In previous years, decades, even centuries, velvet was seen as a fabric used only by the bold, to make a statement of opulence and status. It was an expensive, luxurious item that required confidence and care, a fabric bought to last the test of time.
Today, there are so many varieties, types, and colours of velvet that its versatility means it can be used in most rooms and interior design schemes, regardless of style, period or design.
Big statement pieces such as sumptuous curtains or upholstered furnishings are a fabulous way of bringing colour and opulence into a room. But for a lighter touch, velvet accessories are great for providing little punches of colour and small areas of luxury. Whether it is cushions, throws, lampshades, mirrors or even alarm clocks, velvet is here for a reason.
Continue reading Velvet – Accessories & Care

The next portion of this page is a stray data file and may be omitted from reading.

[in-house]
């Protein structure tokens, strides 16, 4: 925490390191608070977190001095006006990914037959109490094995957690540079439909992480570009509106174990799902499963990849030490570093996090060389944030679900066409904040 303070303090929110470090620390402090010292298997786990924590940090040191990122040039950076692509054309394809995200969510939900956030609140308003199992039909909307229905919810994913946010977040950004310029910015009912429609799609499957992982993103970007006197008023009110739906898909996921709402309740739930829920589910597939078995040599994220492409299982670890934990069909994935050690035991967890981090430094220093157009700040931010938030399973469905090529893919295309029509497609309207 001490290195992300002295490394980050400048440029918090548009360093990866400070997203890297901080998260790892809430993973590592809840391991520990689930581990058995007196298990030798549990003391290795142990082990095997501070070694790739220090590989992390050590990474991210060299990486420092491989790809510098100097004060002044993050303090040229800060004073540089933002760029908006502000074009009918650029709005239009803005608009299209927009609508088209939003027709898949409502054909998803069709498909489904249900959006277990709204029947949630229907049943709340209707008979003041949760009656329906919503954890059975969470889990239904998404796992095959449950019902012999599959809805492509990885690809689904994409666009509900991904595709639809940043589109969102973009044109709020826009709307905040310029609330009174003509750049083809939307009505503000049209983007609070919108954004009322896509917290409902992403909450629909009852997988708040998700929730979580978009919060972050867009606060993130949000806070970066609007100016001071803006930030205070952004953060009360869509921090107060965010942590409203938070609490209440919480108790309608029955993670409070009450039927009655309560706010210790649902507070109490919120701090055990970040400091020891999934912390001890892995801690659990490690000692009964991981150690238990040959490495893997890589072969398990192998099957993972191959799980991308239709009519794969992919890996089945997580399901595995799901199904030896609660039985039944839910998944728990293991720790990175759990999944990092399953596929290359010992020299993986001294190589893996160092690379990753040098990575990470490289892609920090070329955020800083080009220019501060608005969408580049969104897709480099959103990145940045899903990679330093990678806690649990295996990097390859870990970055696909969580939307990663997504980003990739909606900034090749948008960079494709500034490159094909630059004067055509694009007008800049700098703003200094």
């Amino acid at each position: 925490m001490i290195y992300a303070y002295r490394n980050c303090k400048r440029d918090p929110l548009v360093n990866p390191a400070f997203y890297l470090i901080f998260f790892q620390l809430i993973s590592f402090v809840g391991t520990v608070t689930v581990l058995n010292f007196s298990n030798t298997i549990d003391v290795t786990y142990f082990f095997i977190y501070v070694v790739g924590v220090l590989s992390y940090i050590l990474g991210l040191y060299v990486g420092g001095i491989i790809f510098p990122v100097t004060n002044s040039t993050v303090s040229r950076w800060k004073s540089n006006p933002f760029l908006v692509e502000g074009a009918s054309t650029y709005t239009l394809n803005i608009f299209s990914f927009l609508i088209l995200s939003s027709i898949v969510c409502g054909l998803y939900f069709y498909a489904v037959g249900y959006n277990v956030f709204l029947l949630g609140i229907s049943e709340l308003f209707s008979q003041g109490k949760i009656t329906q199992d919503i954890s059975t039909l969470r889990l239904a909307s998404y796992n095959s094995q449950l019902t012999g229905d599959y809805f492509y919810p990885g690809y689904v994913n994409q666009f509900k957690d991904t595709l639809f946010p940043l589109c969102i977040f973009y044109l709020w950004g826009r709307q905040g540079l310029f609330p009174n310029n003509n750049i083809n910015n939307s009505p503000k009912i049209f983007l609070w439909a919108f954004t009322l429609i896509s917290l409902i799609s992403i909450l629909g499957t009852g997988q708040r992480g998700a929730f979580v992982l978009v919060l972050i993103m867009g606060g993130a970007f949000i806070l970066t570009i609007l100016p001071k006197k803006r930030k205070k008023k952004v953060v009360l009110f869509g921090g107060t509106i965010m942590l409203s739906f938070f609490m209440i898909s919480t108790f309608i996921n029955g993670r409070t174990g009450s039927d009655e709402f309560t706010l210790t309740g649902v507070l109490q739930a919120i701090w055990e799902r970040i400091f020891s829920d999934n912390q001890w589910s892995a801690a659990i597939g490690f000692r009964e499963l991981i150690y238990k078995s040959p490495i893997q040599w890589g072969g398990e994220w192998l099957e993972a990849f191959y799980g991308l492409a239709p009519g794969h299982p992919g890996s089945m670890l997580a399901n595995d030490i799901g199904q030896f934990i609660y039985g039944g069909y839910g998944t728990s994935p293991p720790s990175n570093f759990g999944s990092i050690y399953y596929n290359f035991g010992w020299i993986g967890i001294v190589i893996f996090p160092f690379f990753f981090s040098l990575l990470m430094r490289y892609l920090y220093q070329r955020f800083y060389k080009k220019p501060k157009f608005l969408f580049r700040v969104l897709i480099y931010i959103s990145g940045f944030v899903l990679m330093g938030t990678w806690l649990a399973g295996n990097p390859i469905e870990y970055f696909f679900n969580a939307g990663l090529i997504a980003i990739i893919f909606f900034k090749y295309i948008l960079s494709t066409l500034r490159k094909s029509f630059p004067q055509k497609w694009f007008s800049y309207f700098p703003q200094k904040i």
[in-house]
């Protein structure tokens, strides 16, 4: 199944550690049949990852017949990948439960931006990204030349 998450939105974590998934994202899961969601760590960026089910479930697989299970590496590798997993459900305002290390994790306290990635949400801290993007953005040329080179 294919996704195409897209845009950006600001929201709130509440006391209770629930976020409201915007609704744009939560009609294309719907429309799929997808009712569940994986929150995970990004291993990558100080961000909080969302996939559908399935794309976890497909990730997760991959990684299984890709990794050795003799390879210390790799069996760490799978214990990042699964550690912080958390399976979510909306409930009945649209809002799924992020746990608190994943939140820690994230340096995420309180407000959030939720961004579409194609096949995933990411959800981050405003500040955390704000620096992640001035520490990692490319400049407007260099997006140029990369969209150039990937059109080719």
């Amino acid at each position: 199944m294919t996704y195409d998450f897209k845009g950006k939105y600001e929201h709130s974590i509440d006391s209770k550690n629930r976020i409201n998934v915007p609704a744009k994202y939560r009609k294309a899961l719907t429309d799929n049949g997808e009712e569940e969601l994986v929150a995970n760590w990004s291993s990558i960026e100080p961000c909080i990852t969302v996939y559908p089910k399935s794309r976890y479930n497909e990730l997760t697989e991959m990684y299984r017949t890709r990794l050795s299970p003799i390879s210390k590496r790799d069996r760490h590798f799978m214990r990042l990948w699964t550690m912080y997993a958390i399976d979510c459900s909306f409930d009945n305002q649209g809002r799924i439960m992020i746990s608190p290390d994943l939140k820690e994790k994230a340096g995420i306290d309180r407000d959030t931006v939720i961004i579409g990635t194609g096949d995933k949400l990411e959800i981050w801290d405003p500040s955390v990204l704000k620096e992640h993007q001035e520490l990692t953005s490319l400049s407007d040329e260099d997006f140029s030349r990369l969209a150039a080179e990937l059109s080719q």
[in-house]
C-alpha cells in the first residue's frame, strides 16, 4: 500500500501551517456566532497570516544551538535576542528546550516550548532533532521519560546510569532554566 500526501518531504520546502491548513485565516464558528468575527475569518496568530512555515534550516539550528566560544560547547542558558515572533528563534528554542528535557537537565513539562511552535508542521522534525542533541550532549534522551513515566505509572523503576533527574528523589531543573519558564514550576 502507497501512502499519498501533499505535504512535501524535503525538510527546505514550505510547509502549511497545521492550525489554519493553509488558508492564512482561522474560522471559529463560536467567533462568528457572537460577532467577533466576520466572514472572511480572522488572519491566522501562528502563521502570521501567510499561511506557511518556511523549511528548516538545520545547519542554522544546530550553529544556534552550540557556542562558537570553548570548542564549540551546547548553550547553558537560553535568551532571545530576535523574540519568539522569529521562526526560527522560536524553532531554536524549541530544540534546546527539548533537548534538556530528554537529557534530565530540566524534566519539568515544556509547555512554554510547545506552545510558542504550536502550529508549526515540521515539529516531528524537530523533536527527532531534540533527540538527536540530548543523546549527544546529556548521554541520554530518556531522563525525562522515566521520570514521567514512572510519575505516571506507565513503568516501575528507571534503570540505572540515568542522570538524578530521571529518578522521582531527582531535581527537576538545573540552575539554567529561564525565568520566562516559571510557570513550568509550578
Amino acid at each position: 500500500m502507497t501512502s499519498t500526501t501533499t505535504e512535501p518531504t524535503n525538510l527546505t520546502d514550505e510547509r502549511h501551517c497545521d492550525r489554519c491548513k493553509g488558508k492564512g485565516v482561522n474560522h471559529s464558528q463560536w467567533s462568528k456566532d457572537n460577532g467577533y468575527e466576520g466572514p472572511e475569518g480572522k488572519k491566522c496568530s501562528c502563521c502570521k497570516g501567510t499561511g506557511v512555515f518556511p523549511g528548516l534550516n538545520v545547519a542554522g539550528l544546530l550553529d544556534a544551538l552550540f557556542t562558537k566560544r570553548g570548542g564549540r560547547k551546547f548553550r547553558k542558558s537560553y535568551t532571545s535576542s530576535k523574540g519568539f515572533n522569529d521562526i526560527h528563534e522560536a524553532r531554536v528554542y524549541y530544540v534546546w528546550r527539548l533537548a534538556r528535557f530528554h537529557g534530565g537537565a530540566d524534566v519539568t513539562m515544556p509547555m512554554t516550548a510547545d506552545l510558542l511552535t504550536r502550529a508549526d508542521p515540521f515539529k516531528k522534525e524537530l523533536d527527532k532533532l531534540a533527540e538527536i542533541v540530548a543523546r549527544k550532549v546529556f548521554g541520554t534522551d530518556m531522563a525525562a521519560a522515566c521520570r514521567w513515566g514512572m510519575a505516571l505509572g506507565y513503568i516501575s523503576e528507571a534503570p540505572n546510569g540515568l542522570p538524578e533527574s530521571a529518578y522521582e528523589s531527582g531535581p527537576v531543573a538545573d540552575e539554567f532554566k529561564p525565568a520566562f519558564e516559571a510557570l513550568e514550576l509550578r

Once seen as the preserve of luxury, regal accommodation and faded country homes, velvet is a trend that is steeped in history but has lasted the test of time. Sumptuous, soft and with a richness of colour unlike any other fabric, velvet today can work in both a traditional as well as contemporary settings. But it takes the experience of a London interior designer to know how to incorporate it into an interior scheme perfectly.
Since it was first brought to this country in 809 A.D. by Kashmiri merchants from Baghdad, velvet has to be one of the most versatile textures to introduce into a decorating scheme. It’s soft to touch, exudes comfort and style but is also durable, which makes it a great choice for stand-out furniture pieces.
Conventionally, velvet was made from silk and later cotton, and was the choice of the rich and the royal due to its sumptuous feel and look, as well as its high cost of production. Today it can be made from other materials and even synthetic fabrics, which offer more hard-wearing and affordable options.
Continue reading Velvet — Taking a plunge into plush